LINCOLN — It will be next week or later before a legislative panel decides whether to advance a bill making fundamental changes in the Learning Community and its controversial common levy.
State Sen. Kate Sullivan of Cedar Rapids, the Education Committee chairwoman, said Monday that she doesn’t plan to bring up Learning Community issues for committee consideration this week.
When she does, the focus will be on Legislative Bill 1067, which Sullivan introduced and has named as her priority bill for the session.
That measure drew the most testimony at Monday’s public hearings on five Learning Community bills.
Officials from nine of the 11 Learning Community districts spoke in support of the measure, although some called for amendments to it.
The nine were Millard, Elkhorn, Westside, Bellevue, Papillion-La Vista, Springfield Platteview, Douglas County West, Bennington and Gretna.
Officials from two districts — Omaha and Ralston — opposed the bill.
The Learning Community Coordinating Council took a neutral position.
Education Committee members generally gave little indication of their thoughts on the proposals, asking relatively few questions of testifiers during the hearings.
But Sen. Mike Groene of North Platte repeatedly questioned the cost of LB 1067, which was estimated at $17.3 million in its first year.
He asked why his constituents should have to pay more taxes to educate Omaha-area students in poverty. He also called for better accountability for the poverty dollars that are part of the current school aid formula.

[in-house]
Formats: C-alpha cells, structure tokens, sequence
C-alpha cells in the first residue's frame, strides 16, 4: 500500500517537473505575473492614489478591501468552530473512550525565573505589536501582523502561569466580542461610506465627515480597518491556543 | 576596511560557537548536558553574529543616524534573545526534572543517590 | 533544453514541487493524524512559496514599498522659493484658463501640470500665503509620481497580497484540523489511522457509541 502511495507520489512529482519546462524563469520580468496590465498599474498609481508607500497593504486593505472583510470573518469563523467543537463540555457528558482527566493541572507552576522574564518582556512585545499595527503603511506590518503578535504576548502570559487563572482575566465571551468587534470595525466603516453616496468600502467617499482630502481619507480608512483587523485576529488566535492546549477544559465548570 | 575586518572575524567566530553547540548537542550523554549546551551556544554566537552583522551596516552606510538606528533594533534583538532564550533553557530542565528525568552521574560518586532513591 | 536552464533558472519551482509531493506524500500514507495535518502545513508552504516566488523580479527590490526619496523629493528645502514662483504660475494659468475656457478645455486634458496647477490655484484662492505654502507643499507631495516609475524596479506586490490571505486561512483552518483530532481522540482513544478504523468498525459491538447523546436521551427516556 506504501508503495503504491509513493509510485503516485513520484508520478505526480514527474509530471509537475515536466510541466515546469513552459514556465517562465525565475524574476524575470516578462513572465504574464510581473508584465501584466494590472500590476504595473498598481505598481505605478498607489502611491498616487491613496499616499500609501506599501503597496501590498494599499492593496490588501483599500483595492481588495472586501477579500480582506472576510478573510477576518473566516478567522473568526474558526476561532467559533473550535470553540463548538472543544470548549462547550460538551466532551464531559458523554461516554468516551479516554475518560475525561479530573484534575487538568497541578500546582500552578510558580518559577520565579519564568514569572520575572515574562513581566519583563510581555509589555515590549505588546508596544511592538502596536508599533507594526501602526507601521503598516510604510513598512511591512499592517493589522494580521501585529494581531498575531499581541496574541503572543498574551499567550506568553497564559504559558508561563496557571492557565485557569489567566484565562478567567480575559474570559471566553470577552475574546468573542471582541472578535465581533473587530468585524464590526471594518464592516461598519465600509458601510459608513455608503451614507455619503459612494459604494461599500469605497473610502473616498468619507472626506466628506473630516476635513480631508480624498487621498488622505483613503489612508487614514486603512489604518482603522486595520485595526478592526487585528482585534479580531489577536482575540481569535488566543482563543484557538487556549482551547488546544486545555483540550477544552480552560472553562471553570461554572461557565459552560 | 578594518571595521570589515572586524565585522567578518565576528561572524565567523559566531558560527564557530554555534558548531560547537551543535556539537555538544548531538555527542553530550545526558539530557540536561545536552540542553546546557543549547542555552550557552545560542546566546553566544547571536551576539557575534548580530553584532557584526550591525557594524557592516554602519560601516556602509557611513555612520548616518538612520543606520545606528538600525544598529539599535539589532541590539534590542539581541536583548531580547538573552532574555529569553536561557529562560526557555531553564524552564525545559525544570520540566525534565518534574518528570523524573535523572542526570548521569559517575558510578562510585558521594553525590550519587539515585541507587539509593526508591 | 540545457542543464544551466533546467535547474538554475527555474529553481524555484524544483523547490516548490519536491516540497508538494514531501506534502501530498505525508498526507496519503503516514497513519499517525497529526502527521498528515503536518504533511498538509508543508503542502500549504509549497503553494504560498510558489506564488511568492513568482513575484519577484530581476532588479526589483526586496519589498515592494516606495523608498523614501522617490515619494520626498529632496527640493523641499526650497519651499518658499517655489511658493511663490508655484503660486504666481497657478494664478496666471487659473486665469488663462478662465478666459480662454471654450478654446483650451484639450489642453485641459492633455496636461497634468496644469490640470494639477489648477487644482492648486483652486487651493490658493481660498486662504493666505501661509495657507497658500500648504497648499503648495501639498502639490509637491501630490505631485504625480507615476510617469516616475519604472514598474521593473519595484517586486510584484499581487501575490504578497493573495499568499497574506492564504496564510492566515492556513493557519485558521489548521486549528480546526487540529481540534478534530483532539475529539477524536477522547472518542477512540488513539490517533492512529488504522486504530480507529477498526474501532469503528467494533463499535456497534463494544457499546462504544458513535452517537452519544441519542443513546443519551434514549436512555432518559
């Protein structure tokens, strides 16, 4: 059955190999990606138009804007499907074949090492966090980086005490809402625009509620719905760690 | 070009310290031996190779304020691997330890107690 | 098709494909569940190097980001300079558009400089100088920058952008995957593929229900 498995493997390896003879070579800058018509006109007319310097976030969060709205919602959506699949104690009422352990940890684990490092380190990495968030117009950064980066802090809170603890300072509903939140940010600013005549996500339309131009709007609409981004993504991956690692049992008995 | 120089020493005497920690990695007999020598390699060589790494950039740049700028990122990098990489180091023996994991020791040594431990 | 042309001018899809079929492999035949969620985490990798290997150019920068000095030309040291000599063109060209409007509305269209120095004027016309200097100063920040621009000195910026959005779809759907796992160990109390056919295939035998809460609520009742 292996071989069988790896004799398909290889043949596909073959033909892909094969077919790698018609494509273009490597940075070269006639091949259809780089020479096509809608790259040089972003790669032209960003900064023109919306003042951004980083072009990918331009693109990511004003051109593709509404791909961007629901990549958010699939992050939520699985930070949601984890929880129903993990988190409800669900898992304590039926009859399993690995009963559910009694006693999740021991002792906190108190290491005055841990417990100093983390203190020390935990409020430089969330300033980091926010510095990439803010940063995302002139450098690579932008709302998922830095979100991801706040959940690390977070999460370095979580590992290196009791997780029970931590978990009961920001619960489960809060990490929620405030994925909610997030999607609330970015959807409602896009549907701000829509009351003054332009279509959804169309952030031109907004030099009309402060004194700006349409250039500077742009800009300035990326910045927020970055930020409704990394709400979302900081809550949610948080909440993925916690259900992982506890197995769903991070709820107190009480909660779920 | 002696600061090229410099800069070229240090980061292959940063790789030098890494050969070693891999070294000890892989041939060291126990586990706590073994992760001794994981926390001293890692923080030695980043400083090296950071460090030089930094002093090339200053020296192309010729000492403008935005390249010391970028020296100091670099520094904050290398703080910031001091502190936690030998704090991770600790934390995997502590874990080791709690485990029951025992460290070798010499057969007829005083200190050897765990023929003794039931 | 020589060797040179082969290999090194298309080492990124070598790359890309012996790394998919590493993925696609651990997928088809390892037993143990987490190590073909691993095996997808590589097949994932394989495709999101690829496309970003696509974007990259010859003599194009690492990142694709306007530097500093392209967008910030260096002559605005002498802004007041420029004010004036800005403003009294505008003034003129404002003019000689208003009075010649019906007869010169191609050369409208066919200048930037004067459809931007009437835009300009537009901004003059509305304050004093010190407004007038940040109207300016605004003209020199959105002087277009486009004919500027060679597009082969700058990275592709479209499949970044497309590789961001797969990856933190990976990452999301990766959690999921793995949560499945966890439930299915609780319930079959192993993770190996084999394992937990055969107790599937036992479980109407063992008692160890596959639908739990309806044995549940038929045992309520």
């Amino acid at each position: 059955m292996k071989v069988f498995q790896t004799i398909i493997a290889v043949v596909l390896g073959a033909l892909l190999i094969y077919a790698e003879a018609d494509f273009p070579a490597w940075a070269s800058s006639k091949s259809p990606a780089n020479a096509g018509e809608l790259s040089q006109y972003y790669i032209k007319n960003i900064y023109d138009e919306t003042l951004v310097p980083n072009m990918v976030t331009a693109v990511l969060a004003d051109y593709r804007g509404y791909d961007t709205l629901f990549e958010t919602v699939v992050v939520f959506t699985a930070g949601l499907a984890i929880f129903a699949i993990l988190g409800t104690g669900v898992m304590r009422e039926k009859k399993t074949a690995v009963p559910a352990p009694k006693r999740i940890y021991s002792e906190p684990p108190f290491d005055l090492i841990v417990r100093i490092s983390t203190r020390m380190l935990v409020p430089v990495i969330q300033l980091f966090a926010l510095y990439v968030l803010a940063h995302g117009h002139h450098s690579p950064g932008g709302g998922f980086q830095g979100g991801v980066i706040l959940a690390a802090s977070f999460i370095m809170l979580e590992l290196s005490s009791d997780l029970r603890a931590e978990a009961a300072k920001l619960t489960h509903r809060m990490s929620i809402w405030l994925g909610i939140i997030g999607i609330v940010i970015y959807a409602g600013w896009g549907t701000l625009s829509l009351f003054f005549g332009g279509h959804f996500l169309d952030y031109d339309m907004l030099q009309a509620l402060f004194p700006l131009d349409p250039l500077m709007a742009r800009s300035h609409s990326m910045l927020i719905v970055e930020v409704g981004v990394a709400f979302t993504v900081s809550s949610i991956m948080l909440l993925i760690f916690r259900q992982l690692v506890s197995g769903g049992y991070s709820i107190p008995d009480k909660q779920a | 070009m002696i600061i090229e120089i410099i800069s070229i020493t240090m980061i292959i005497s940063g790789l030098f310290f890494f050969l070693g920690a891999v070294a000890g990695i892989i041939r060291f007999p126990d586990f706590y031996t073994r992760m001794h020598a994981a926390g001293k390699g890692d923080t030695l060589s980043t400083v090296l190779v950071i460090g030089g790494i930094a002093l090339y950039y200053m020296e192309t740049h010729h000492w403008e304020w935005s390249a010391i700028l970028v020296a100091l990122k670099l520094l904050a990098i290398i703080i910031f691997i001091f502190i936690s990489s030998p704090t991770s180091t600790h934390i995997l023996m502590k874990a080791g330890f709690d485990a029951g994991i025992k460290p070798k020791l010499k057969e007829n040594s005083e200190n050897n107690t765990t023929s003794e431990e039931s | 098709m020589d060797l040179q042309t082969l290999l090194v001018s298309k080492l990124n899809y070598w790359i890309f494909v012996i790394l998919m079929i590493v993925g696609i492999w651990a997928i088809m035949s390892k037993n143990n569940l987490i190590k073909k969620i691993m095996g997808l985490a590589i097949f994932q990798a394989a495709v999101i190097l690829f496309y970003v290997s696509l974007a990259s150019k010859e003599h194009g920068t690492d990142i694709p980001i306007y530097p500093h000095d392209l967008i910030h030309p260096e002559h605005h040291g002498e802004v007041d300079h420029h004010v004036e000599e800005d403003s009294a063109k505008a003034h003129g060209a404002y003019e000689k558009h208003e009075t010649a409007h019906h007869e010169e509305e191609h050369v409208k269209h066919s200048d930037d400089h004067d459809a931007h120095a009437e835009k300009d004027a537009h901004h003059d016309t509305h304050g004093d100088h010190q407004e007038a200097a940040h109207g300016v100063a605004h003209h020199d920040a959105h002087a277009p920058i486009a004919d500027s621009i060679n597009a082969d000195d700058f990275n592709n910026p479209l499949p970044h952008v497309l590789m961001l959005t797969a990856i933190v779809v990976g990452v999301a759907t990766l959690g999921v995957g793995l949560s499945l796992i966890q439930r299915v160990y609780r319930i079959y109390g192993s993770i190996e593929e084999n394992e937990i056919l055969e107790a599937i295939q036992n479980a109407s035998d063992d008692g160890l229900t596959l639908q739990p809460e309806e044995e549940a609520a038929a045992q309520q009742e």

LB 1067 would boost the maximum poverty aid available for schools by 5 percent if they collaborate on a plan to raise student achievement.
Poverty aid is one factor in the state school aid formula.
The Learning Community districts would be required to develop such a plan and would share $3.2 million in additional aid.
The bill’s cost would rise if other schools across the state opt to develop plans, as the bill allows.
LB 1067 also eliminates the common levy, which would cost the state $5.4 million more in school aid.
With the common levy, the 11 Learning Community districts pool their property tax revenues and all qualify for some state aid.
Without the levy, some districts would qualify for more state aid.
In addition, the bill would give three years of transition aid to the Learning Community districts harmed financially by the changes.
Sullivan said she proposed to abolish the common levy because she believes that it has become more divisive than helpful.
She said her bill would preserve the best elements of the Learning Community, such as the early childhood programs, elementary learning centers and truancy programs.
“I want all of those to continue, and I believe that they will,” Sullivan said.
LB 1067 carries out the original intent of the Learning Community by preserving it as a mechanism through which the Douglas and Sarpy County school districts can work together for the benefit of all metro-area students, she said.
State lawmakers created the Learning Community structure in 2007 to resolve boundary and funding disputes among the Omaha area school districts.
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